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Tuesday, October 25, 2011

Village Voice Media Responds to Clergy

Posted By on Tue, Oct 25, 2011 at 3:00 PM

Clergy across the nation took out an ad in the New York Times, calling on Village Voice Media company, which owns SF Weekly, to shut down the adult section of its Backpage.com website. They have also launched a petition in partnership with Change.org.

Village Voice Media issued the following statement today:

Today 36 clergy affixed their names to a paid ad and open letter to Village

Voice and the classified ad site Backpage.com. The full page ad was

published in the New York Times. The religious coalition demanded that we close down our legal, adult classifieds. Neither government officials nor God's advocates can dictate such arbitrary control of business or speech.


In August this same religious coalition asked for a confidential meeting regarding Backpage.com. We readily agreed. As we prepared to share our information, we were informed that only four members of the

coalition would attend. 

Village Voice Media then offered to fly, at our expense, all members of

the clerical delegation to New York for the conference. Backpage.com

has extensive, working relationships with law enforcement, from the FBI

to local police. This is part of a concerted effort to protect underage

kids from predators. We looked forward to sharing this data in August.


The version that was printed today had been altered, and left out both

the coalition's request for a private dialogue aimed at solutions, as well as Backpage.com's acceptance of the request, and offer to fund air travel for all interested clergy. Backpage has spent millions of dollars and dedicated countless resources to protecting children from those who would misuse an adult site. Much of this

information is publicly available. For example, the Dayton Daily News

reported last month that:

"To its credit, Backpage this year took major steps to police its ads to help curb sex trafficking," said [Ernie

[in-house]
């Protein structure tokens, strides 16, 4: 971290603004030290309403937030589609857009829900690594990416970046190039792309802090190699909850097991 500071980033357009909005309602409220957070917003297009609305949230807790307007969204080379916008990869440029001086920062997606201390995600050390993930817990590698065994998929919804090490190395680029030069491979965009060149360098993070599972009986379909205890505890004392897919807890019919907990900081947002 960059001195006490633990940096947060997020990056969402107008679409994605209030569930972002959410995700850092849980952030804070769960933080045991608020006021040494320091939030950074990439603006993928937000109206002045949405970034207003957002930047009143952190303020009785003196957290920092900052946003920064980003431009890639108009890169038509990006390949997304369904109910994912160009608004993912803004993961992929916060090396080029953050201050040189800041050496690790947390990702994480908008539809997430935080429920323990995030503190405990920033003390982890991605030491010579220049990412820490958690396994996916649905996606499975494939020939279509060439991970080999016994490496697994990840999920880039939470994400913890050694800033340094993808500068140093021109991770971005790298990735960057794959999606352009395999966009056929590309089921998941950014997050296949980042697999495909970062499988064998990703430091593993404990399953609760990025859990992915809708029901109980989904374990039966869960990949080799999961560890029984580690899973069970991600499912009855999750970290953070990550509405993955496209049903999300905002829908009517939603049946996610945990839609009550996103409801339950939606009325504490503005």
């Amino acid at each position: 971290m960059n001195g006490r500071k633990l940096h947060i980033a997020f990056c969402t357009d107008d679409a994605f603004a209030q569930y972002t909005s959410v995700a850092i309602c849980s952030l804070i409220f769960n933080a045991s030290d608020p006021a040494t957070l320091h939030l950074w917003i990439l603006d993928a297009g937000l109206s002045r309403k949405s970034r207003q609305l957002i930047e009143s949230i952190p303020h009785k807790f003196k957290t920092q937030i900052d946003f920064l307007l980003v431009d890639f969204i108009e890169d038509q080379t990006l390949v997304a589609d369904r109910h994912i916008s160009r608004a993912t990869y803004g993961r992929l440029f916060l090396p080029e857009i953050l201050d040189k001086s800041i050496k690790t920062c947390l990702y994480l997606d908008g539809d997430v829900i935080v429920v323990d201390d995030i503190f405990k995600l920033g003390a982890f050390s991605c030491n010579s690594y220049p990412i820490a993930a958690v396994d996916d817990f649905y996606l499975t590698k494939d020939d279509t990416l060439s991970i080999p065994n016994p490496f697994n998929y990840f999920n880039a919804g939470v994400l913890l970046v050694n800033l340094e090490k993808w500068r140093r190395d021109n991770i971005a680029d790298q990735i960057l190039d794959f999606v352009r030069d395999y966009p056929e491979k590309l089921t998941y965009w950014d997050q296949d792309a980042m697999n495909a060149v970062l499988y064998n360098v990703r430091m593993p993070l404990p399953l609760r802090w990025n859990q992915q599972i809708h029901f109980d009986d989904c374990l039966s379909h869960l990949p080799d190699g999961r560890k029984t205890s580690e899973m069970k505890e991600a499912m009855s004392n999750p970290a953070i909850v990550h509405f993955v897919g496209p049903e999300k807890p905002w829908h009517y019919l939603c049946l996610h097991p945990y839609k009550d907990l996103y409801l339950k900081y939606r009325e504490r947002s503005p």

Allen, President and CEO of the National Center for Missing and Exploited Children in Washington, DC]. "Backpage has been aggressively reviewing their ads and trying to

remove those ads that are unlawful and suggest they involve the sale of

kids for sex," Allen said. "Backpage has reported to us 1,600 ads that

they believe are suspicious." Allen said. "Backpage management appears to

be genuinely committed to helping stop sex trafficking."

It is true that, in carrying out their crimes, criminals continue to utilize

services such as cell phones by Verizon and AT&T, and overnight delivery services such as FedEx and numerous internet sites . But that does not shift the blame from

criminal predators to legal business operators. If someone is caught

shipping contraband through the Post Office, we do

not shut down the U.S. mail.

Complicated issues require sophisticated

solutions, not PR flurries. Adult advertising, as found on Craigslist,

Yelp, Facebook, Twitter, Yellowpage.com and numerous other websites is

complicated by those who seek to exploit this technology. And the issues

surrounding the exploitation of children are equally

complex, often involving homelessness, drugs, and abuse at

home.

Backpage.com

is a digital classified site with an adult component that is attempting

to be part of the solution. And we remain open to the possibility of

conversation with these religious leaders.


Original Letter from Clergy to Village Voice Media

Village Voice Media Letter to Rev. Dr. Henderson and other concerned clerics from Sept. 27, 2011

Village Voice Media Letter to Isaac Luria from Oct. 17, 2011.

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